New York Giants' Notes: Who Needs Linebackers, Anyway?

Good morning, New York Giants' fans! As you start your day, not much has changed. There is still an NFL Lockout. Giants' quarterbacks and receivers are still working out at Hoboken (N.J.) High School. And the Giants still have Prince Amukamara, meaning the 18 silly teams who drafted before the Giants a week ago do not.

Let's take a look around the Inter-Google for some stories of interest this morning.

ESPN's NFC East blog had an interesting take on the Giants' secondary with the addition of Amukamara. Their take? Basically that you might see the Giants go even further than they did a season ago with the trend of playing more defensive backs and fewer linebackers. Matt Williamson of Scouts Inc. writes:

Because of the talent on the defensive line and in the secondary, I expect to see more defensive sets with minimal linebackers on the field -- even on early downs. The Giants did some of this last season with three safety personnel groupings. This season, it could include an extra corner. Amukamara could factor in as a safety as well as in his traditional corner role. This group allowed too many big plays, but also did a great job of taking the football away. They will be even better in 2011 and are far and away the best group of corners in the NFC East.

If you have not seen it, ESPN did a terrific 'Outside The Lines' segment on Marvin Austin, the defensive tackle from North Carolina the Giants selected in the second round of the NFL Draft. The segment was originally published in late April, but it is still well worth the 8+ minutes the video takes to watch.

SB Nation's Mocking The Draft is doing a post-draft questions series, and here is what MTD had to say about the Giants while detailing the NFC East:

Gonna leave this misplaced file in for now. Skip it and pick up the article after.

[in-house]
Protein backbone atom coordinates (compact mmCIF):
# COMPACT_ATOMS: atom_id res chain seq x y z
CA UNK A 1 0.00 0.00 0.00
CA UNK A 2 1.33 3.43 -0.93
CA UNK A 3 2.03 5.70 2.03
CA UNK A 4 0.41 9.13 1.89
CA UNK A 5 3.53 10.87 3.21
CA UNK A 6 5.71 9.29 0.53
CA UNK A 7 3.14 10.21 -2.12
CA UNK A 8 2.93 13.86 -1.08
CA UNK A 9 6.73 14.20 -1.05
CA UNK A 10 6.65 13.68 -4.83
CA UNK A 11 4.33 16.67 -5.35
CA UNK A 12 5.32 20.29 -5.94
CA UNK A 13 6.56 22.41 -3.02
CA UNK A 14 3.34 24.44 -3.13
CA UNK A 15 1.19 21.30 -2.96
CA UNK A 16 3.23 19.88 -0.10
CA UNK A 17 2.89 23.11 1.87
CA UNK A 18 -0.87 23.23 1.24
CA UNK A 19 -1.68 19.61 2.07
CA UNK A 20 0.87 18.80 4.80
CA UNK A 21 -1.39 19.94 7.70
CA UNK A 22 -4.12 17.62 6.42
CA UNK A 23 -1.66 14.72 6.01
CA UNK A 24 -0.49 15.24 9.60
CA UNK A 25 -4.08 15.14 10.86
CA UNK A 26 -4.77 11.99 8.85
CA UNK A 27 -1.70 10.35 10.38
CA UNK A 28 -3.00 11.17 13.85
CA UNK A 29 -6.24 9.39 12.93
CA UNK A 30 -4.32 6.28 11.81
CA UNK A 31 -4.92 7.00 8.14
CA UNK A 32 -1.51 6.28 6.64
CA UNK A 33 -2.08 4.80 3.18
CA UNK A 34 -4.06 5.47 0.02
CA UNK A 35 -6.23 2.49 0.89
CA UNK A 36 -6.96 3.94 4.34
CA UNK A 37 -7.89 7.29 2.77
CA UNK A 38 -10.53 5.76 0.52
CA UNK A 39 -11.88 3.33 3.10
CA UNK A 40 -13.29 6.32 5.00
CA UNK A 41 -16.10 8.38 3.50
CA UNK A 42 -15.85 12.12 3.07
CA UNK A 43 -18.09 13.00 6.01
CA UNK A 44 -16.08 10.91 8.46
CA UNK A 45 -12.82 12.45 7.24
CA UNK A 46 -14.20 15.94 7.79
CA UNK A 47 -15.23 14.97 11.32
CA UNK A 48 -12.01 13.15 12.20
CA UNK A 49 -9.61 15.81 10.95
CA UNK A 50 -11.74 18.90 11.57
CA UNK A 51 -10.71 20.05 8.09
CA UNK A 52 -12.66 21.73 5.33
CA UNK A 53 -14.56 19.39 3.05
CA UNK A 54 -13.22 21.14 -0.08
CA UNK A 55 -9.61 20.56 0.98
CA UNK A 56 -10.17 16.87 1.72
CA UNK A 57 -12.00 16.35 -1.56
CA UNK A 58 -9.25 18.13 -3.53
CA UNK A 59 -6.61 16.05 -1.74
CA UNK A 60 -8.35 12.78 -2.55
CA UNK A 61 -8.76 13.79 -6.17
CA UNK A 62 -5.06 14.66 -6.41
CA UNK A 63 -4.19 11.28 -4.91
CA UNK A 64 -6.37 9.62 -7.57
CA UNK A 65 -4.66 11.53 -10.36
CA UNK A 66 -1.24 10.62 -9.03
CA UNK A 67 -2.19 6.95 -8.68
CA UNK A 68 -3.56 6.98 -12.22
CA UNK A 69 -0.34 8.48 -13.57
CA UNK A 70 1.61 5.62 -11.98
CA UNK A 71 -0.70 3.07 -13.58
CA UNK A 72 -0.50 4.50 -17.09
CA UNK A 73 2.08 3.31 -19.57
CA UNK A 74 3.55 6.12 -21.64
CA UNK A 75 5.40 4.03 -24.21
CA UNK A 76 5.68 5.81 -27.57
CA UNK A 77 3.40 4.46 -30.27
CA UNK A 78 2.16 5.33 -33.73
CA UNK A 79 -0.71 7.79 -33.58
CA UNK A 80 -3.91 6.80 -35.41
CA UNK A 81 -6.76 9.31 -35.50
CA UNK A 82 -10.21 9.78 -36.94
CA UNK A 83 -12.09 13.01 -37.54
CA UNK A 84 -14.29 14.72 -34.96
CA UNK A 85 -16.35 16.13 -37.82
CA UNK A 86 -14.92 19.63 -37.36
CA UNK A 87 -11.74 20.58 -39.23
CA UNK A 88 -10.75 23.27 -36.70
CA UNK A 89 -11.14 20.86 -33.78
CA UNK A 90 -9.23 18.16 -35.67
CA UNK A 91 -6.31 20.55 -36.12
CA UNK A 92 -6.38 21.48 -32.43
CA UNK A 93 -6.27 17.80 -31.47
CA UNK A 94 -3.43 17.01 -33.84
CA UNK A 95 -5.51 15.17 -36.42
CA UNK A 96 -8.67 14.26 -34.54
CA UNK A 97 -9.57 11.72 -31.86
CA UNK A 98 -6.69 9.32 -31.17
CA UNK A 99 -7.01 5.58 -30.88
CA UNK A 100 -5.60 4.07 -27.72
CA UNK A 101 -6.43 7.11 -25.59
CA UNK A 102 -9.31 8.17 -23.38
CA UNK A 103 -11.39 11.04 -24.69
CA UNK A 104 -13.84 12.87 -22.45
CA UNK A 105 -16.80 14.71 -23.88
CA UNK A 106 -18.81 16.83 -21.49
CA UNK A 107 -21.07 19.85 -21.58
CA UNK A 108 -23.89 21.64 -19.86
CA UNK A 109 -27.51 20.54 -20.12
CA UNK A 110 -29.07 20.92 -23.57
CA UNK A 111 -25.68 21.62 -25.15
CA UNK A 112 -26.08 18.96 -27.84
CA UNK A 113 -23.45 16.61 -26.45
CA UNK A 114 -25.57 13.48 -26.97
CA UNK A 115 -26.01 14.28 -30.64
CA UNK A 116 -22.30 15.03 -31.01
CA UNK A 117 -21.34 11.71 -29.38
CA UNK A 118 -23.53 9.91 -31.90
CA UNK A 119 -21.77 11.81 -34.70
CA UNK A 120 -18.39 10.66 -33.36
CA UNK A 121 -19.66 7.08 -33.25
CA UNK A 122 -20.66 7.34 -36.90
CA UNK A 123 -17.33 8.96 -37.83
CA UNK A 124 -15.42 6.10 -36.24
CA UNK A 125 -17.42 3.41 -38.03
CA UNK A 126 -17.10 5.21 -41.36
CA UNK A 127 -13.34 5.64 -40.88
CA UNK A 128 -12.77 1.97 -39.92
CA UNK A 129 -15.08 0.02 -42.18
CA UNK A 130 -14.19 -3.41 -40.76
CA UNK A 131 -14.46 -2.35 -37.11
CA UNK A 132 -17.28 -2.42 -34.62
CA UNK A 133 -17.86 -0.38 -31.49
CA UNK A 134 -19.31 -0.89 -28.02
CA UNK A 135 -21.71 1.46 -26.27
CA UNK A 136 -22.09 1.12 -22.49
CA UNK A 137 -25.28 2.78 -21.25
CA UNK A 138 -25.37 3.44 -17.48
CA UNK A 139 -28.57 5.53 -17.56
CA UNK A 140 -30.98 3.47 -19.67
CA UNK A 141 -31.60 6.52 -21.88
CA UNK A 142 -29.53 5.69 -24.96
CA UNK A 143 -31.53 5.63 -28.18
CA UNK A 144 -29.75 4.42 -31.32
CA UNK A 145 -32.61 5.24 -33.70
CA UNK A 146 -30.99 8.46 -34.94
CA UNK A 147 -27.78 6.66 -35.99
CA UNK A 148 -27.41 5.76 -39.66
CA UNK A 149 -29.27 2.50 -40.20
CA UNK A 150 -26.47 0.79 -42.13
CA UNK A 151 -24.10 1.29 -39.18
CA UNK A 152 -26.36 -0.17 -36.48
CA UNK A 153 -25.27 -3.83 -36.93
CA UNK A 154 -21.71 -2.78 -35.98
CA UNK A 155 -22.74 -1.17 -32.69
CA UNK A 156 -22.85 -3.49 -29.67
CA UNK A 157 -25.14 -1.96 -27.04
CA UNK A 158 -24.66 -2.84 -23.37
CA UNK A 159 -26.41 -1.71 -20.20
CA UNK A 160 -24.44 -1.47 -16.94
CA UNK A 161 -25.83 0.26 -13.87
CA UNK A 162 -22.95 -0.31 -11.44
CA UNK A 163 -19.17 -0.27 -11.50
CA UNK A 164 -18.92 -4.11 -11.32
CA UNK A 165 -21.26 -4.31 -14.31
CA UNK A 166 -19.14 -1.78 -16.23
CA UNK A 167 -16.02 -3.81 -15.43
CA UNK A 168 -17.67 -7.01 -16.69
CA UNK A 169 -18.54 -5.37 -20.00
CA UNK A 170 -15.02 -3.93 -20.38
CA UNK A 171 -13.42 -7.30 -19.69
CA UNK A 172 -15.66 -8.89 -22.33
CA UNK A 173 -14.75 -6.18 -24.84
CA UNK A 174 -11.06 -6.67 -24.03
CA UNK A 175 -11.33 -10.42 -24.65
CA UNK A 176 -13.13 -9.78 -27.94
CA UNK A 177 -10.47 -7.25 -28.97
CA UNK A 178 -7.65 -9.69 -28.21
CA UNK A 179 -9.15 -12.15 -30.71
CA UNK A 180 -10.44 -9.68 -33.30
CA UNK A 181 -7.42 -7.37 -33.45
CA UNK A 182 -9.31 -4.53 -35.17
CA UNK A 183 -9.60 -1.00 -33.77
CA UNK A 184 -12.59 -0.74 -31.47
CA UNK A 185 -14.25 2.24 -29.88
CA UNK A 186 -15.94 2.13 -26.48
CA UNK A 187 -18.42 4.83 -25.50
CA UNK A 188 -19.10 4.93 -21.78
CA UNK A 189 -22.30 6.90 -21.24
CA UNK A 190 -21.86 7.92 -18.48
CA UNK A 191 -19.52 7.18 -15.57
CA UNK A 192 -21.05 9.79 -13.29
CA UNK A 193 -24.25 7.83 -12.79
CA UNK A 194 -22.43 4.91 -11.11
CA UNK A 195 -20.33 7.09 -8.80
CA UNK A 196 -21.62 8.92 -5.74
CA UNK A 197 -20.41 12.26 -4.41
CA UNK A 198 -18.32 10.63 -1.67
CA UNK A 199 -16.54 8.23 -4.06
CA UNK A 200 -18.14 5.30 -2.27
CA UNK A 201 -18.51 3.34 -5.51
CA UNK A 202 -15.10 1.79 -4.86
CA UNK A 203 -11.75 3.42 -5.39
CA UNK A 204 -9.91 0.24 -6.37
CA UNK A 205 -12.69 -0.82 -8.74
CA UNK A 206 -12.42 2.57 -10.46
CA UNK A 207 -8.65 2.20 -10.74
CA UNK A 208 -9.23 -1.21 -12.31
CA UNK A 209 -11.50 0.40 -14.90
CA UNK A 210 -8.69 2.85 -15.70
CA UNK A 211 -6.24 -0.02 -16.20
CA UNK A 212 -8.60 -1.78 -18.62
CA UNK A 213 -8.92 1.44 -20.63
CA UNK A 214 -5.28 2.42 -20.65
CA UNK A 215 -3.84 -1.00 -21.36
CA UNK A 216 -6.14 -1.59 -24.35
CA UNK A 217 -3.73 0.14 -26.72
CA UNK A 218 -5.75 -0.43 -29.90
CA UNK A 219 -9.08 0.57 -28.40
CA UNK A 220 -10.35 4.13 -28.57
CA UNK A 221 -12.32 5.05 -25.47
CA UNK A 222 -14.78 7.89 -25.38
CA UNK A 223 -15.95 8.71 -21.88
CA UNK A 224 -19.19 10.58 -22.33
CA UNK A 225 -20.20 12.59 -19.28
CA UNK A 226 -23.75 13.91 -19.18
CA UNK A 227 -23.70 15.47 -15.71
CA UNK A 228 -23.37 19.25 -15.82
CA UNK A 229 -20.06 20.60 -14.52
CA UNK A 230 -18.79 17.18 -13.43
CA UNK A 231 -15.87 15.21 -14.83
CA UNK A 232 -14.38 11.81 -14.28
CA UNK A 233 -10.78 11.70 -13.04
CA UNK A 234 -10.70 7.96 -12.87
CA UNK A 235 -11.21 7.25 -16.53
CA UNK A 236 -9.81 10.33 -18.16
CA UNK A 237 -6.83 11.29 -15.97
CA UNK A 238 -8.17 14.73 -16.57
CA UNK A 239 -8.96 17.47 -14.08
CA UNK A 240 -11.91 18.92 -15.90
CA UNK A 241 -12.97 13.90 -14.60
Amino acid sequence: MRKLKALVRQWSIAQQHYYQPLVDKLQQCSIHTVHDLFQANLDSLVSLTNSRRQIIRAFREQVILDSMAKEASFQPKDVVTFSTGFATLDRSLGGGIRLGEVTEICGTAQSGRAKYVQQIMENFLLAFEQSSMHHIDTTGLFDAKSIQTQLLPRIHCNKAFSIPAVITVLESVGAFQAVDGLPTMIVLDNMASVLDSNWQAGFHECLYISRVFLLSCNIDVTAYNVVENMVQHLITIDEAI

Should the Giants have addressed the offensive line earlier in the draft? The Giants' draft was filled with a lot of great value picks, including second-round pick Marvin Austin. But the offensive line in New York is old. James Brewer was a solid pick in the fourth round, but Marcus Gilbert might have been a better on in the second round. Quality depth, at least, may come for New York via free agency.

SB Nation's Turf Show Times is running a fan approval poll on NFL Commissioner Roger Goodell. Go ahead and vote.

The National Football Post's Jack Bechta is selling the theory that the delay in NFL teams' ability to sign undrafted free agents might actually help those players in the long run.

I personally have a few guys who didn’t get drafted and I am using the delay and the time to my advantage to forensically go over each and every team’s roster and their picks to see where the best place is to place my clients. As opposed to being rushed and pressured into making a quick decision before the team in question moves on to the next player, this year, agents will have time to be calculating in advising their clients where the best place is to sign.

If the signing of undrafted free agents is allowed soon and is allowed before the signing of veteran free agents, it could actually work in the undrafted free agents favor. A careful of study of what teams did and didn’t do in the draft could translate into a great opportunity to match a player with the perfect team.

Seasoned agents, especially those who really understand the personnel landscape, coaching demands and current system of each NFL team can place their client in a position to have the best chance to succeed.

That is a nice theory, but it ignores one central fact. If there are no rookie mini-camps, no opportunities for these players to get playbooks and begin impressing coaches, and a delayed or shortened training camp these undrafted players will lose any real chance to make NFL teams. Coaching staffs won't have time to do much more than prepare the core players they know they are going utilize.

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